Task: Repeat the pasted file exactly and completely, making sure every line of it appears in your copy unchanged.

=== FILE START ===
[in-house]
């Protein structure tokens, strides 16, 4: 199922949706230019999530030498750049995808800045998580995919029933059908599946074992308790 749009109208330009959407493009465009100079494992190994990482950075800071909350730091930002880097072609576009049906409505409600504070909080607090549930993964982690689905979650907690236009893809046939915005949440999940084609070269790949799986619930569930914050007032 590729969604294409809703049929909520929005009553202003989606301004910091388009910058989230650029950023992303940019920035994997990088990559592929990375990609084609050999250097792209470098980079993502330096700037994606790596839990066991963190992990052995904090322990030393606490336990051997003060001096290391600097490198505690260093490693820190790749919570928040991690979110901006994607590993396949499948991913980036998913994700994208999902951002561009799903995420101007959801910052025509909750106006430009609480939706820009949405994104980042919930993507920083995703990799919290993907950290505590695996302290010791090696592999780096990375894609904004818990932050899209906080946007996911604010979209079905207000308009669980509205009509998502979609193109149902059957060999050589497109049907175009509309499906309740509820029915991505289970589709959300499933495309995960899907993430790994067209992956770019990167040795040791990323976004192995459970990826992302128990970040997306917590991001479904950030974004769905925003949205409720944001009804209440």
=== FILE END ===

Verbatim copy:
[in-house]
């Protein structure tokens, strides 16, 4: 199922949706230019999530030498750049995808800045998580995919029933059908599946074992308790 749009109208330009959407493009465009100079494992190994990482950075800071909350730091930002880097072609576009049906409505409600504070909080607090549930993964982690689905979650907690236009893809046939915005949440999940084609070269790949799986619930569930914050007032 590729969604294409809703049929909520929005009553202003989606301004910091388009910058989230650029950023992303940019920035994997990088990559592929990375990609084609050999250097792209470098980079993502330096700037994606790596839990066991963190992990052995904090322990030393606490336990051997003060001096290391600097490198505690260093490693820190790749919570928040991690979110901006994607590993396949499948991913980036998913994700994208999902951002561009799903995420101007959801910052025509909750106006430009609480939706820009949405994104980042919930993507920083995703990799919290993907950290505590695996302290010791090696592999780096990375894609904004818990932050899209906080946007996911604010979209079905207000308009669980509205009509998502979609193109149902059957060999050589497109049907175009509309499906309740509820029915991505289970589709959300499933495309995960899907993430790994067209992956770019990167040795040791990323976004192995459970990826992302128990970040997306917590991001479904950030974004769905925003949205409720944001009804209440």